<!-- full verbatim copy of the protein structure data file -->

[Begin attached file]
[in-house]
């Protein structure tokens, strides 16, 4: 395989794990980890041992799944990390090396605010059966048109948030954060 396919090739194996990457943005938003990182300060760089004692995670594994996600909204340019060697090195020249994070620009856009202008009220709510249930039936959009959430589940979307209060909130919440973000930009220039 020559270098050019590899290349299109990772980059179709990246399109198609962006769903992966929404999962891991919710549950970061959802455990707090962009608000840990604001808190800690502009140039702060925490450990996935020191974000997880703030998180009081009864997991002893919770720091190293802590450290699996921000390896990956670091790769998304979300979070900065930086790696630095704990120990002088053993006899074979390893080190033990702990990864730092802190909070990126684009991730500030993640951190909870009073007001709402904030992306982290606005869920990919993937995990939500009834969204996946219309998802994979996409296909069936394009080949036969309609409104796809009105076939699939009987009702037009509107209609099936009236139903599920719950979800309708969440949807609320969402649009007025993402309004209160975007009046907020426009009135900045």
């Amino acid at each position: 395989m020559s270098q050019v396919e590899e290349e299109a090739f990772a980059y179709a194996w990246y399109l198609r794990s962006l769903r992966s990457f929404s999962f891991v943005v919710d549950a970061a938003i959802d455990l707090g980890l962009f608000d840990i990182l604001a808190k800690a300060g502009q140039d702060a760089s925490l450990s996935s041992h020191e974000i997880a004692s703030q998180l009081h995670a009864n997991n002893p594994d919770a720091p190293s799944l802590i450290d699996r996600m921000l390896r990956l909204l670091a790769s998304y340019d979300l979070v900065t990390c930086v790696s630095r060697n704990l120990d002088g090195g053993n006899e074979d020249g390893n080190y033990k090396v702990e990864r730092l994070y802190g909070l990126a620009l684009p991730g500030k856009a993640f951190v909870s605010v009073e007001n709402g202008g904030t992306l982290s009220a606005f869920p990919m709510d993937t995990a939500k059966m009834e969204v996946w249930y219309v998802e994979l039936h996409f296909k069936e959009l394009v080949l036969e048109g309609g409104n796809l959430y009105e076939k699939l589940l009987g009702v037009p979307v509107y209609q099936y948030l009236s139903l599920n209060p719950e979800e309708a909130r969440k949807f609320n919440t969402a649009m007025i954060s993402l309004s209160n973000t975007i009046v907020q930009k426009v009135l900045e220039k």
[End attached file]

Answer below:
[in-house]
């Protein structure tokens, strides 16, 4: 395989794990980890041992799944990390090396605010059966048109948030954060 396919090739194996990457943005938003990182300060760089004692995670594994996600909204340019060697090195020249994070620009856009202008009220709510249930039936959009959430589940979307209060909130919440973000930009220039 020559270098050019590899290349299109990772980059179709990246399109198609962006769903992966929404999962891991919710549950970061959802455990707090962009608000840990604001808190800690502009140039702060925490450990996935020191974000997880703030998180009081009864997991002893919770720091190293802590450290699996921000390896990956670091790769998304979300979070900065930086790696630095704990120990002088053993006899074979390893080190033990702990990864730092802190909070990126684009991730500030993640951190909870009073007001709402904030992306982290606005869920990919993937995990939500009834969204996946219309998802994979996409296909069936394009080949036969309609409104796809009105076939699939009987009702037009509107209609099936009236139903599920719950979800309708969440949807609320969402649009007025993402309004209160975007009046907020426009009135900045």
């Amino acid at each position: 395989m020559s270098q050019v396919e590899e290349e299109a090739f990772a980059y179709a194996w990246y399109l198609r794990s962006l769903r992966s990457f929404s999962f891991v943005v919710d549950a970061a938003i959802d455990l707090g980890l962009f608000d840990i990182l604001a808190k800690a300060g502009q140039d702060a760089s925490l450990s996935s041992h020191e974000i997880a004692s703030q998180l009081h995670a009864n997991n002893p594994d919770a720091p190293s799944l802590i450290d699996r996600m921000l390896r990956l909204l670091a790769s998304y340019d979300l979070v900065t990390c930086v790696s630095r060697n704990l120990d002088g090195g053993n006899e074979d020249g390893n080190y033990k090396v702990e990864r730092l994070y802190g909070l990126a620009l684009p991730g500030k856009a993640f951190v909870s605010v009073e007001n709402g202008g904030t992306l982290s009220a606005f869920p990919m709510d993937t995990a939500k059966m009834e969204v996946w249930y219309v998802e994979l039936h996409f296909k069936e959009l394009v080949l036969e048109g309609g409104n796809l959430y009105e076939k699939l589940l009987g009702v037009p979307v509107y209609q099936y948030l009236s139903l599920n209060p719950e979800e309708a909130r969440k949807f609320n919440t969402a649009m007025i954060s993402l309004s209160n973000t975007i009046v907020q930009k426009v009135l900045e220039k």